On Scene: With the Tea Party Patriots of Scottsdale

  • Share
  • Read Later
Jeremy Hogan / Polaris

The mobile protest known as the Tea Party Express drew large, sign-waving crowds, as people made speeches decrying President Barack Obama, his health care reform effort and Big Government in general

It is a cool, breezy afternoon in Scottsdale, Ariz., just hours before the President's State of the Union address on Wednesday, Jan. 27. And across from P.F. Chang's and Goldwater Bank on East Camelback Road, a merry band of approximately 30 Tea Party activists, upset with politicians of all stripes, but especially liberals, waved signs against health care reform and out-of-control federal spending. The conservative protesters unfurled their banners and hoisted placards that read "Give Harry the boot" (with a real boot as a prop; and that would be Harry Mitchell, the local Democratic Congressman) and "Stop the Corrupt Health Care Bill — Drug Test Congress."

It's not a particularly large gathering for the group. Earlier protests by the Tea Party Patriots of Scottsdale have drawn more than 100 people, according a spokesperson for Mitchell, who was elected in 2006 to represent the 5th District, just east of Phoenix. Just the day before, Mitchell was being protested from the other side by about 100 pro–health care reform demonstrators who rallied in front of his district office with signs saying "Health Care Can't Wait" and "Public Option NOW!" "There is giant passion on both sides of the health issue and real angst about the economy," says Mitchell. A moderate Democrat who voted for the final House bill, he believes the current health care status quo is unsustainable.

Still, the Tea Party folk are fervent. The group's event coordinator, Judy Hoelscher, is relatively new at all this and has the enthusiasm of a convert. When she was living in California, she voted for Gray Davis, a Democrat, for governor. Now she paints signs and has a website, angryrightwinghousewife.com. Hoelscher, a mother of three, says, "Obama and the Democrats have not addressed the economy at all." She believes the stimulus bill was nothing but a "slush fund." But she is also offended by Republicans and says she will work for Republican challenger J.D. Hayworth against incumbent Senator John McCain, who she says has been unresponsive to the "illegal immigration [that] is destroying the job market."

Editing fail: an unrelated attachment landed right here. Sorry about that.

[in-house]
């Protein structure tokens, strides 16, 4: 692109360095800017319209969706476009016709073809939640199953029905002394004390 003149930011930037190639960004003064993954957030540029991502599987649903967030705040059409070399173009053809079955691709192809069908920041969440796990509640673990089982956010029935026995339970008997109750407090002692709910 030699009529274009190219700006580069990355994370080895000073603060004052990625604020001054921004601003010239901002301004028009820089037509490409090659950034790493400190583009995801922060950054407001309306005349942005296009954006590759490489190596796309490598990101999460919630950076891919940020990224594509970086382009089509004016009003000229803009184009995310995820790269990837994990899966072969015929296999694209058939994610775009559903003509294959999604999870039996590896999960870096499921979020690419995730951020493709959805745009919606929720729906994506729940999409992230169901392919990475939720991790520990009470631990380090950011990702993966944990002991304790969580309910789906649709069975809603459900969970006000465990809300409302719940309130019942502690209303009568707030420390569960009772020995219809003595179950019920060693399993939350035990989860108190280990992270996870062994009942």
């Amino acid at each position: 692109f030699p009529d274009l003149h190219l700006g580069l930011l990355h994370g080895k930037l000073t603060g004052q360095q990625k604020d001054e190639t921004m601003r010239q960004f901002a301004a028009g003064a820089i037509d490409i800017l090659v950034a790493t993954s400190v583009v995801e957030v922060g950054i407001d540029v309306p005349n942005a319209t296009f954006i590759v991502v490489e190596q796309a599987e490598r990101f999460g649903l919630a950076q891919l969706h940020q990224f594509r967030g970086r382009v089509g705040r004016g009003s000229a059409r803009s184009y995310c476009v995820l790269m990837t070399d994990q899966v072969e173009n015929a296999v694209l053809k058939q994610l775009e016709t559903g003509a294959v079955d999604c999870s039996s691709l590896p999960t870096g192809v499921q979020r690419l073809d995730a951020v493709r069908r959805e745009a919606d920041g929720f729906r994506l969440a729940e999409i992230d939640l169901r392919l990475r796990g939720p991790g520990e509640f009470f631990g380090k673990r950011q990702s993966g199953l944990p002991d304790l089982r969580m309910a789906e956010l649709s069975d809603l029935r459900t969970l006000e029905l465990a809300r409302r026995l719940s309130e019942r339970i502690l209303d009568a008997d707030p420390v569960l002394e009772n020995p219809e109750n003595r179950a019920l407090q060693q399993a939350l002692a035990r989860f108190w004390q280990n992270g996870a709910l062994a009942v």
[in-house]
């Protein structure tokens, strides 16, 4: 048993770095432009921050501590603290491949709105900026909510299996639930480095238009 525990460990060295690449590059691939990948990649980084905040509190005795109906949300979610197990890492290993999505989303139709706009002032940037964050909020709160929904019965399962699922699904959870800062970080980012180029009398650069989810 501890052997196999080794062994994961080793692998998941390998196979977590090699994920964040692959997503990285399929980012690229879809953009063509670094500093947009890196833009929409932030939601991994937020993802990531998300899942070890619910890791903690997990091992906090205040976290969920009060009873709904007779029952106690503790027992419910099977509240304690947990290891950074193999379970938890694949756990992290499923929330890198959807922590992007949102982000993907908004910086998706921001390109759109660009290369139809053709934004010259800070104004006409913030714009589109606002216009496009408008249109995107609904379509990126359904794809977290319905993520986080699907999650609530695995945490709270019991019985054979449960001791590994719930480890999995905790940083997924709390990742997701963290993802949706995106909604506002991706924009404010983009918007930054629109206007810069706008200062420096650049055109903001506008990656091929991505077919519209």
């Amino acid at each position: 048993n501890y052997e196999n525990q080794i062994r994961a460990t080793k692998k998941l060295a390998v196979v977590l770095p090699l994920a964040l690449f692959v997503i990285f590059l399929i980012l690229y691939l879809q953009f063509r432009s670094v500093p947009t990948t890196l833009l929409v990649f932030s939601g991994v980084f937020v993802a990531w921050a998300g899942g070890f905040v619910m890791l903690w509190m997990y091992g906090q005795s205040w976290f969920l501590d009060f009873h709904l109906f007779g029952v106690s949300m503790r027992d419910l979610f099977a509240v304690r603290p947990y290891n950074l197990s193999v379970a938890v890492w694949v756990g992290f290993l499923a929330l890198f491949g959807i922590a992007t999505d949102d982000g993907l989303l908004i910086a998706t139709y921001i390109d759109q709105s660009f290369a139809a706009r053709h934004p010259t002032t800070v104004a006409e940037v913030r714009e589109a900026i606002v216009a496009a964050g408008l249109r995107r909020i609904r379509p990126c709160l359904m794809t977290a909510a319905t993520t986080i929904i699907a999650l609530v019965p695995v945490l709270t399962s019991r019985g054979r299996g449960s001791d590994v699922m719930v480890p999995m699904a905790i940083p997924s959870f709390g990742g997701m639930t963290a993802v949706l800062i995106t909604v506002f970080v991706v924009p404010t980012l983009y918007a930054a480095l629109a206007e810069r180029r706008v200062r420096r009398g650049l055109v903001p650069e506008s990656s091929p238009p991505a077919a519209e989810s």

Tom Jenney is the state director of Americans for Prosperity, formerly the Arizona Federation of Taxpayers. He helped organize the Tea Party tax-day rally on April 15 that drew more than 5,000 people to the state capitol, and he has been supporting various Tea Party groups around the state ever since. "If people show up and make a big ruckus, we can stop the health care takeover in Congress." Speaking through a bullhorn, Jenney asked drivers to honk if they want to stop health care reform.

"I don't think the politicians have been listening," says Jerry Licata, a 61-year-old retiree who left New York for Phoenix 37 years ago. "The taxpayers have not been vocal enough before. They are just spending our money." Licata attended the Tea Party rally in Phoenix on April 15 and knew the cause was the right one for him. "That was it for me," says Licata as an 18-wheel Fed Ex truck sounds a loud horn in support of the Tea Party group. "I want the politicians to represent the people and not the special-interest lobbying groups," Hoelscher says. "That's the real issue for me. I am afraid for my children's future. My children absolutely deserve the same lifestyle as my parents."

Honey Marques drives a white pickup truck with a bumper sticker, "Defend Liberty, Defeat Tyranny." But she is not a drive-by supporter. Marques, 34, is the president of the Scottsdale group and has been a devout conservative since discovering Rush Limbaugh while growing up on the Hawaiian island of Maui. She says, "We want limited government, fiscal responsibility, free-market principles and transparency. We are tired of government taking over our freedom." Marques, who attended the huge September 2009 Tea Party rally in Washington, believes that Obama's oratory and agenda will push the nation closer to socialism. A physician's assistant, she says, "We can use the market to bring health care costs down. Get government out of the way, then we can choose." The button on her black sweatshirt makes a similar point. It reads, "Tea Party Patriot," with an image of patriots throwing tea off the S.S. Obama.